• Address 720 East Locust Street | Milwaukee, WI 53212
  • Phone 414.263.5001
  • Hours Tue-Fri 11-8pm | Sat-Sun 12-5pm | Closed Mon
  • Hours Tue-Fri 11-8pm, Sat-Sun 12-5pm, Closed Mon
Event Calendar
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exhibitions
December 15 - Jan 28

Text, Textile, Exile: Works by Maria Damon

film & video
January 24

aCinema Presents: Call for Morning // Cradle to the Floating World

special events
January 27 -28

24th Annual Poetry Marathon & Benefit

exhibitions
January 31

Book Launch: Poor and Needy: an exhibition on art, migration, and debt

Frank Lima

Frank Lima was born in New York City in Spanish Harlem, 1939. His parents were Mexican and Puerto Rican. He received a Master's from Columbia University in 1975. During the '60's and '70's he published three books of poetry: Inventory, (Tibor de Nagy Gallery, 1964), Underground with the Oriole (E. P. Dutton, 1971), and Angel (W. W. Norton, 1976). In the late '70's Lima dropped out of the poetry world to devote his time to his family and pursue a career in the culinary arts. Trained in his youth in classical French cooking, he worked at the White House during the Kennedy Administration. He later became a teacher at the New York Restaurant School. His Inventory: New and Selected Poems, edited by David Shapiro appeared from Hard Press in 1997. Frank says he will always remain an apprentice to Frank O'Hara, Kenneth Koch & William Shakespeare. His next book of poems is scheduled to be published this winter by John Yau: The Beatitudes. He currently lives by the ocean in Lido Beach, NY and writes everyday, no matter what.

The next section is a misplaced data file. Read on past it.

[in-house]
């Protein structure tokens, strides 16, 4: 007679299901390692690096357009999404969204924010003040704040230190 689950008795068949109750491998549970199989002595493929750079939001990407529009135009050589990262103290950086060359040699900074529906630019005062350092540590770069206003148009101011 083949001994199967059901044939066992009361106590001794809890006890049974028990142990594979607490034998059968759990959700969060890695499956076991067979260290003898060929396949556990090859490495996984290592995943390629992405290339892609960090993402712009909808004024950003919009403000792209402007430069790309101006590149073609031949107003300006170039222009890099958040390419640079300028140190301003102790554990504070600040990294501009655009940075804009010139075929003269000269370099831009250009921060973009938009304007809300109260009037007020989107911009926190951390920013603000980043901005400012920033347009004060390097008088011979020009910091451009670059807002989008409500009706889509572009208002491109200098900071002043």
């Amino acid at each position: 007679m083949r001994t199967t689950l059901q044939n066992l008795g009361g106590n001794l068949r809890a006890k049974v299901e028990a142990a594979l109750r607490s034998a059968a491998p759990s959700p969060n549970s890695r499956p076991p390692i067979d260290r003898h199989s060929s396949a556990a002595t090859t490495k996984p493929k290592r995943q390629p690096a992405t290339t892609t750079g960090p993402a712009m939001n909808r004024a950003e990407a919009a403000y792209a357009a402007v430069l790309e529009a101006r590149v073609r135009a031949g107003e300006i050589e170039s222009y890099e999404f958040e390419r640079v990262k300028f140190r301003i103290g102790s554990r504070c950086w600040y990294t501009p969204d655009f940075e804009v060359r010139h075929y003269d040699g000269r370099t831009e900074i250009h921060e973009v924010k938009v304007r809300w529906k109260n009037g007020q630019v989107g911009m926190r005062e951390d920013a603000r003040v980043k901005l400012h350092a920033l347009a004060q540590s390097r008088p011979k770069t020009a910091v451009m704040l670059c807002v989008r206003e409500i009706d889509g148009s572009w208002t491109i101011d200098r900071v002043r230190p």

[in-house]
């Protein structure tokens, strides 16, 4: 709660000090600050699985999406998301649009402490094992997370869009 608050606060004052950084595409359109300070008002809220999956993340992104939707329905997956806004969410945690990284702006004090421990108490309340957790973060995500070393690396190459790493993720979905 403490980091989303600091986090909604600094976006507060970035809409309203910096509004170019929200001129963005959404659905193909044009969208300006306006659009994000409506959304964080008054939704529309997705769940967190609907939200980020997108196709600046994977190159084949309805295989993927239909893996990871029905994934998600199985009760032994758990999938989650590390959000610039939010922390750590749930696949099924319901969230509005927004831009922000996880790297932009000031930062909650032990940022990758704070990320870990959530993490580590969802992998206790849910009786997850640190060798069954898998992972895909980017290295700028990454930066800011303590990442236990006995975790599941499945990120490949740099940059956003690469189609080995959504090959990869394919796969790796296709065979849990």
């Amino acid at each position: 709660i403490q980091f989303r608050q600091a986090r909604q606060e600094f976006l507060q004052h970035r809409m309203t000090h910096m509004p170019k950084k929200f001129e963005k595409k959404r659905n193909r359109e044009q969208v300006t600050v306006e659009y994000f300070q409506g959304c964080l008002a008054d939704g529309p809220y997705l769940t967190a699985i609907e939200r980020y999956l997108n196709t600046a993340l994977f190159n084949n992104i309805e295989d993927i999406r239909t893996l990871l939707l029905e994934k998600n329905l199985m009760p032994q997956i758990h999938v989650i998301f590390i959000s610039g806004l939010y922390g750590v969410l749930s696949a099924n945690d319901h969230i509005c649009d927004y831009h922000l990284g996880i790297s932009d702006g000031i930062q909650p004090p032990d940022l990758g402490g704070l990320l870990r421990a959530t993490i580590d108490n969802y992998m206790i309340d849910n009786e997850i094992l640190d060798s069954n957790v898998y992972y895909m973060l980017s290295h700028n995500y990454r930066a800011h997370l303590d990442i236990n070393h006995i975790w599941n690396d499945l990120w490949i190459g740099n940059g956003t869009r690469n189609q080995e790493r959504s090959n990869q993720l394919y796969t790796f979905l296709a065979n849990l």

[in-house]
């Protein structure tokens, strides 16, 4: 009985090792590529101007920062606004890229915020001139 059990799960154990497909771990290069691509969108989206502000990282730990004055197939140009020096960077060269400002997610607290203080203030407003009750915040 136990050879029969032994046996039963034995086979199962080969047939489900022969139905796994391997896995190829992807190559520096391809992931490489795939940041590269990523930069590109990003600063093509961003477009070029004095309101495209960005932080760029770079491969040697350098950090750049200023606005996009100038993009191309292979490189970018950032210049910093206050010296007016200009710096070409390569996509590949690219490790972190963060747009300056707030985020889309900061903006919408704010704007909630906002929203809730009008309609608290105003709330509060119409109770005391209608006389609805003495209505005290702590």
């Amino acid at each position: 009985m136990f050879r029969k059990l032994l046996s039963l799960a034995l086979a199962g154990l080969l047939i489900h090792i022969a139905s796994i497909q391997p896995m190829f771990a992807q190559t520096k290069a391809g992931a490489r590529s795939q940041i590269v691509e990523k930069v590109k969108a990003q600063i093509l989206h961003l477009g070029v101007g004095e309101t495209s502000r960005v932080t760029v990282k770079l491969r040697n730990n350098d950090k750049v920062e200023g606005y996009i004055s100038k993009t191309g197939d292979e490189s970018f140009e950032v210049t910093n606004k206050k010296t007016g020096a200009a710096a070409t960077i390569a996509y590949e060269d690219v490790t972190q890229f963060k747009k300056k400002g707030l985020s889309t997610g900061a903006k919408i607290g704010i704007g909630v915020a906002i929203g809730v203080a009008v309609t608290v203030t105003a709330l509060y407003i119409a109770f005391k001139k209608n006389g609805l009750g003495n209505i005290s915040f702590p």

Selected Poems

01/01/2000


Frank Lima

 

We found the words in a box and gave them indescribable
Attention. We studied their habits and became recklessly
Enamored with them. As we watched, they smoked
And blew sacramental rings in our faces. We were

Blind old men, unzipping our lives and trembling at the
Touch of naked marble. Pigeons were the wild fingers of
Statues. The future sacrificed our soul for the erotic
Stillness of poetry. The words arrived in the kitchen

Through the nail hole of the last century wearing the
Faces of the past. I fit myself into anyone that will have me,
So be gentle to me in your memories and they will
Stop looking over my shoulder in the subway. Ill collect

The tickets at the door, wipe the dust off the seats
And make it perfectly clear that writing is as lonely
As a pile of shoes. Heaven is wingless and far away,
And there are no books that mention your name or mine.